Tina: I much prefer taking teammates with me on strikes and missions if I can help it. I find it’s even worth making your fireteam public, which you can change in the character roster menu. If you prefer to keep things solo, or play only with friends, that’s of course your choice. But public matches can work well, and most of the co-op stuff doesn’t require chat for a team to work well together.
(We obviously don’t entirely agree the optimal way to play the campaign stuff, which really just means everyone will probably have their own preference. Solo, co-op, some blend... go with whichever sounds better to you.)
Your melee attack is one of your most useful weapons, and careful tactical use can help you dominate the battlefield. Enemies will usually stick to one piece of cover, so if you can clear a path up and around that piece of cover, then melee the enemy who was hiding there, and you’ll have headed off one of the flanks of the battlefield, killed a hiding enemy, and wound up safely behind cover. Provided you’ve spent points building your character in this way, you’ll also be granted some kind of bonus for each melee kill.
A slightly obvious tip, but: If you’re taking on a bunch of the Fallen or the Hive, remember to aim for the head. You can one-hit-kill a number of enemies that’d take a few body shots to go down. That can be particularly useful when dealing with the Hive’s running melee attackers, since you really don’t want to let more than one get within swatting distance.
That said, the Vex robots you’ll first meet on Venus actually have weak spots in their chests, not their heads. When you’re fighting Vex Goblins, aim for the chest if you want to kill them quickly. A headshot can cause them to go berserk, making them harder to kill.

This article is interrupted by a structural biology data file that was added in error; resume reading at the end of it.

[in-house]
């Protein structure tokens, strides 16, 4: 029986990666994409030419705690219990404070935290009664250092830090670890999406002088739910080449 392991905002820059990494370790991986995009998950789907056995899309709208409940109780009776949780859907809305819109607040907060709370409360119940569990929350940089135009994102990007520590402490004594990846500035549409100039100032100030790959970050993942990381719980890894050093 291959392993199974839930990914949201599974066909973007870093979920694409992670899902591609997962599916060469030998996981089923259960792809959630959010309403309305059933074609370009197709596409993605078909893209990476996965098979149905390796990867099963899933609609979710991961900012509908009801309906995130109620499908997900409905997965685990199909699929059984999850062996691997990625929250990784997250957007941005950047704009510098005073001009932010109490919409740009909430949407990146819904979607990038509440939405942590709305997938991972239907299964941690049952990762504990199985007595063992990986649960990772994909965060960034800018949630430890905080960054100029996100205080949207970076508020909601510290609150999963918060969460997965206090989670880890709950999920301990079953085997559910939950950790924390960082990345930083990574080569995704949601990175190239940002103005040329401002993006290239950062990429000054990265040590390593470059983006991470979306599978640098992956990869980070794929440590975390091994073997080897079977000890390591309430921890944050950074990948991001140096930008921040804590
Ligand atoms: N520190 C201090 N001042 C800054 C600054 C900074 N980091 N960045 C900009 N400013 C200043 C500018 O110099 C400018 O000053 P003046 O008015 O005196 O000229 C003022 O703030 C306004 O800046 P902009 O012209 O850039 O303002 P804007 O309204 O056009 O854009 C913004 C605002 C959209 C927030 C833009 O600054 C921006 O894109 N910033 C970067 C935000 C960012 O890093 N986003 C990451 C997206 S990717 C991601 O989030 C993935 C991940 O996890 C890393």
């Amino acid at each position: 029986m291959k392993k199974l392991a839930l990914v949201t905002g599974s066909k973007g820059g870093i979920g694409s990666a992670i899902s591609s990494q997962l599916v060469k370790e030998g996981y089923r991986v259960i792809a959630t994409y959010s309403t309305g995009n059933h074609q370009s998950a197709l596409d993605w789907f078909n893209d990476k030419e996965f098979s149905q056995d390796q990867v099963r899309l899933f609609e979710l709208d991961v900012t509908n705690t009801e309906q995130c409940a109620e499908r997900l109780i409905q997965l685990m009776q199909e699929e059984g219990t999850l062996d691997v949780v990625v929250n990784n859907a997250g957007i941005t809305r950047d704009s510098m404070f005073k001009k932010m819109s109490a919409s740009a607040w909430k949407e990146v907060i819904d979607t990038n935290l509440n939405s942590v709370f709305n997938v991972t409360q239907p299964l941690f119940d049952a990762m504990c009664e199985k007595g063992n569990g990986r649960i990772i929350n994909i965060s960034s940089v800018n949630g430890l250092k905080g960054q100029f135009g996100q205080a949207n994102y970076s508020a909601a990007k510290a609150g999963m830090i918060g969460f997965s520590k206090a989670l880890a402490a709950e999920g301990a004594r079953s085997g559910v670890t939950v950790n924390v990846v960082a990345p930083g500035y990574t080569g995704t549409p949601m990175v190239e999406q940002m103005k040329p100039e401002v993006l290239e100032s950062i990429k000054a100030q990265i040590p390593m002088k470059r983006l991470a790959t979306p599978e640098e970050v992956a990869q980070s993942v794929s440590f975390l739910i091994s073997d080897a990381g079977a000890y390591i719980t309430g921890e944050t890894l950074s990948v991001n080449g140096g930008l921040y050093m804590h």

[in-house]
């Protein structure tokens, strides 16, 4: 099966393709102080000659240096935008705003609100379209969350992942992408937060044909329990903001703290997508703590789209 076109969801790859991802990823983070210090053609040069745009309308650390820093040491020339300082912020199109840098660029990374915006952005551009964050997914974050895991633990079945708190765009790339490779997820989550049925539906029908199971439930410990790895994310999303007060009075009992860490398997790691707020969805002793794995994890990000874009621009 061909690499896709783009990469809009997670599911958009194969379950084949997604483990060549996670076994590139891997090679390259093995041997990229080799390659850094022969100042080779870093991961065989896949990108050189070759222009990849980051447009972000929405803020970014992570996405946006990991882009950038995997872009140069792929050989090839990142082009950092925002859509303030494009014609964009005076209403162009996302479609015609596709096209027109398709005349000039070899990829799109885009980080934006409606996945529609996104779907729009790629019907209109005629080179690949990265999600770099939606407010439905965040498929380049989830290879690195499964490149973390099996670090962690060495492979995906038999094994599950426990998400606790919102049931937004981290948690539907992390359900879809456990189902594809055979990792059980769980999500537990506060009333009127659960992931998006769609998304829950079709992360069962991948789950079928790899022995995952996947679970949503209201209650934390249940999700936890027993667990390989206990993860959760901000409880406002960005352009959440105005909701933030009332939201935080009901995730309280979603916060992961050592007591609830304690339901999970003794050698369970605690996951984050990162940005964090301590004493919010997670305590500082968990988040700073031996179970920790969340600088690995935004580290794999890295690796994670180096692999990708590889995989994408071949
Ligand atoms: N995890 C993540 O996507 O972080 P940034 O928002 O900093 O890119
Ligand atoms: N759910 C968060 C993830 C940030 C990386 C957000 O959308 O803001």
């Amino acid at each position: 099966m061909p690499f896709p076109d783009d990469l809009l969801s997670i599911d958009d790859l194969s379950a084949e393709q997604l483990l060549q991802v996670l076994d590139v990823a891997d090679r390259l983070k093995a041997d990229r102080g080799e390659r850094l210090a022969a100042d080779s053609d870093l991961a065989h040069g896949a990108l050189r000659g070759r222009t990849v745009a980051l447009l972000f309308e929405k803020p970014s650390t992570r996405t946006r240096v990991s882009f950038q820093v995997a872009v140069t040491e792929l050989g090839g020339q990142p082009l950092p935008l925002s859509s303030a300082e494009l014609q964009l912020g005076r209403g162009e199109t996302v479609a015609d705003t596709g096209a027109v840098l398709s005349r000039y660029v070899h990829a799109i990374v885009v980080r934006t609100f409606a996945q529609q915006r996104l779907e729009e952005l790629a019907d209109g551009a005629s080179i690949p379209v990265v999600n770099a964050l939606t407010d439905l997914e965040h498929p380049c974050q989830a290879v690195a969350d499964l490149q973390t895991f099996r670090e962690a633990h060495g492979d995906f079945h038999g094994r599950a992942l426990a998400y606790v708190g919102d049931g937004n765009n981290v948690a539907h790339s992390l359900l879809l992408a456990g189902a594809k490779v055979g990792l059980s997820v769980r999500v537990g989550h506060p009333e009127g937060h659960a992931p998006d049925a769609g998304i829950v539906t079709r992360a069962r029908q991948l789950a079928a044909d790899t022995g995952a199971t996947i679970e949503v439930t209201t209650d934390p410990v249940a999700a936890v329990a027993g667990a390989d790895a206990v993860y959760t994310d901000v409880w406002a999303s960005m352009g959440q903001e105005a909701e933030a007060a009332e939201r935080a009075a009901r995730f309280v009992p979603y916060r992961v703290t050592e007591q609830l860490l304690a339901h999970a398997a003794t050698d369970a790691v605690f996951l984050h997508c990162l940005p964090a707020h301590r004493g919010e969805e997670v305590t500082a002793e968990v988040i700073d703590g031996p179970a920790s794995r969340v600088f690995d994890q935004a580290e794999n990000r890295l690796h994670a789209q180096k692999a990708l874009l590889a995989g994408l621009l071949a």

Especially if you’re playing solo, Destiny becomes a lot more fun if you’re just sliiightly higher level than the enemies you’re fighting. If there’s a level 10 story mission, hit it at level 10 or level 11. If you go in at level 8 or 9, it’ll be much more of a slog. That said, if you’re really good at the game, or have a few high-level friends, going in too early is a good way to give yourself a stiffer challenge.
If you enter your character loadout screen and then press the right shoulder button, you’ll be taken over to the inventory screen. That’s where you can check your bounties and whatever odd items you’ve picked up, but it’s also where you can consume various items that cause enemies of a certain type to drop more money. It’s very easy to forget to use these, but they do provide a cash boost, so use ‘em or loose ‘em.
Once you have enough cash, you can buy custom shaders to make your character look extra pretty. (To get these, go to the outfitter halfway between the town plaza and the speaker’s hall, to the west after you land.) Shaders are pretty expensive, and it’s hard to get a sense of how you’ll look wearing them. Fortunately, a bunch of fans have already taken to documenting what the various color schemes look like. We’ve amassed a bunch of them here, so you can peruse before you buy.
Each planet has some sort of crafting material that you can spot and harvest, if you’re paying attention. (Earth: Spinmetal, Moon: Helium Filaments, Venus: Spirit Bloom,
Mars: Relic Iron.) Those materials don’t come in handy until post-level-20, but they’re very handy then. You can usually spot them because they’ll stand out somewhat against the other flora in the background.
Remember to reload your weapons, particularly your special and heavy weapons, in between encounters. Nothing’s worse than whipping out your rocket launcher to hit a massive boss, only to find yourself hiding behind a rock because you forgot to reload the last time you used it.
It’s tempting to be stingy with your grenades and secondary weapon ammo, but it’s actually best to use both liberally. You’ll find secondary ammo lying around all over the place, so it’s pretty easy to use your shotgun/sniper rifle/whathaveyou more often than you might think. Obviously, save your grenades for groups of enemies; it’s rarely worth it to waste a grenade on a single enemy, unless it’s a big raid boss. You may also want to consider saving grenades for crowd control when things get too chaotic for comfort.